In his recent blog entry, Darrell West, Ph.D., of the Brookings Institution discussed the importance of health information technology (HIT) for the advancement of personalized medicine. He argues that HIT can serve as the bridge enabling the flow of information between the researcher’s lab and the clinician’s office, helping to realize the full potential of personalized medicine: patient care guided by an understanding of disease at the molecular level, resulting in health system savings as we move away from a trial-and-error approach to medical care.
Taking a more in-depth look at the need for synergy between personalized medicine and HIT, the Brookings Institution published Enabling Personalized Medicine Through Health Information Technology, a paper by Dr. West outlining public policy changes needed to ensure that HIT facilitates innovation and clinical adoption of personalized medicine. While I won’t summarize all eight of the policy recommendations highlighted in the paper, a couple have particularly important ramifications for personalized medicine.
Better Data-Sharing Networks. With proper policy in place, HIT can help to facilitate the connectivity, integration, and data analysis that is necessary to help researchers understand what types of therapies will work for what types of people, and provide a platform for health care providers to use this information in clinical practice. However, as suggested in a report last year from the President’s Council of Advisors on Science and Technology (PCAST), connecting data across the nation’s 650,000 doctors and 5,800 hospitals is one of the most significant challenges in achieving the necessary exchange of health information that can better inform research and patient care. As Dr. West rightfully points out, HIT policy must facilitate the creation of a system that not only improves the accounting and administrative aspects of health care, but also facilitates the tracking of information on treatment guidelines, medical tests, and clinical outcomes – helping to achieve greater value in health care. Furthermore, we can only realize the full benefits of our improved understanding of disease when new genomic and other personalized information is included in a patient’s electronic health record and can be connected and compared to clinical outcomes data from other patients to allow researchers to spot trends and build knowledge.
Of course improved data sharing capabilities will require a balance between protecting the privacy of personal health information and enabling appropriate access to aggregate data and analyze results. Dr. West offers additional insight in the paper as to what this may look like.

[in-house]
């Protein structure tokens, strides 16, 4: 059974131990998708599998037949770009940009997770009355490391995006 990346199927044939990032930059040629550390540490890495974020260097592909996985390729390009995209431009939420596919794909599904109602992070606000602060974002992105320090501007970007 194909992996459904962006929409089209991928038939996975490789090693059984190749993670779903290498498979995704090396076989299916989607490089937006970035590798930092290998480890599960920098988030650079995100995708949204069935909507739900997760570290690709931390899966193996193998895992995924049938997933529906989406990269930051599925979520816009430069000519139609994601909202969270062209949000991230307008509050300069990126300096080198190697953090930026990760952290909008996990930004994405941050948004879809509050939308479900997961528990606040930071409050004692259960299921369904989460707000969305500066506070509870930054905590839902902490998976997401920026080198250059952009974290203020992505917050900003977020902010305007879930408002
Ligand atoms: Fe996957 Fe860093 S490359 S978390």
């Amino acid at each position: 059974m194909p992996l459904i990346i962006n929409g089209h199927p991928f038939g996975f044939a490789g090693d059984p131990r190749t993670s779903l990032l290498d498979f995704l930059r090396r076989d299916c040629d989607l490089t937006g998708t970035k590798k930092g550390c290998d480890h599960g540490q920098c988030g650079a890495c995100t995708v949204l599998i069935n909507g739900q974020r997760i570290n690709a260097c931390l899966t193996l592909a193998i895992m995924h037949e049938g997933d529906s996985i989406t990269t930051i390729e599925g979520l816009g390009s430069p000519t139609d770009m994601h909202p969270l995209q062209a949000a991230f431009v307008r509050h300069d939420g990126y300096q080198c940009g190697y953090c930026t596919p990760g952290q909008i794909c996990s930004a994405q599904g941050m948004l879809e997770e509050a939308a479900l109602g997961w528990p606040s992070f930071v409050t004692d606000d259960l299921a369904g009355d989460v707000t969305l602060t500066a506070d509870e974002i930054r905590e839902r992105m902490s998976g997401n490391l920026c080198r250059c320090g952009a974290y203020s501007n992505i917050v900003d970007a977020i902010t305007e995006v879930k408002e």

Ending the Catch-22 of Reimbursements. As discussed in the Personalized Medicine Coalition’s issue brief The Adverse Impact of the U.S. Reimbursement System on the Development and Adoption of Personalized Medicine Diagnostics, diagnostic tests play a pivotal role in the practice of personalized medicine, but as of yet, coding systems have not been updated to reflect the multitude of tests available and reimbursement does not adequately reflect test value or interpretation costs. Dr. West expounds on this in his discussion of the CMS Coverage with Evidence Developmental (CED) system. In 2009, CMS rendered a CED for warfarin diagnostics where they could only cover the cost of the test for participants in two specific research studies. Though CED could help demonstrate the value of genetic tests in improving clinical outcomes, it also creates a catch-22 in that insurers are reluctant to cover “experimental” diagnostics. Without updates to the coding and reimbursement system, and HIT-driven pathways to capturing information, innovative test developers will not be able to gather the level of evidence required to qualify for reimbursement. Speaking at Brookings, David Brailer, M.D., Ph.D., Chairman of Health Evolution Partners and the former National Health Information Technology Coordinator suggested, “We should develop the reimbursement coding schema [for personalized medicine technologies…[The lack of a reimbursement coding framework] has had a more adverse effect than any other aspect on the development of these technologies.”
As advances in science transform our understanding of disease, we must also adapt our policies and perspectives on how medicine is practiced. We have the opportunity to leverage HIT to enable a new era in medicine – one that can integrate research findings into treatment guidelines by applying what we know about disease to more effectively and efficiently direct research, treat patients, and reduce costs in our overburdened health care system.
For more in depth examination of the policy recommendations in the Brookings paper, the full report is available for download at: http://www.brookings.edu/papers/2011/0128_personalized_medicine_west.aspx. A transcript and audio recording of the release event featuring Dr. Brailer, and a panel discussion including Paul Billings, M.D., Ph.D., of Life Technologies Corp., Mark Boguski, M.D., Ph.D., of Harvard Medical School’s Center for Biomedical Informatics, Emad Rizk, M.D., of McKesson Health Solutions, Inc., and Donald Rucker, M.D., of Siemens Medical Solutions USA is also available for download at http://www.brookings.edu/events/2011/0128_personalized_medicine.aspx.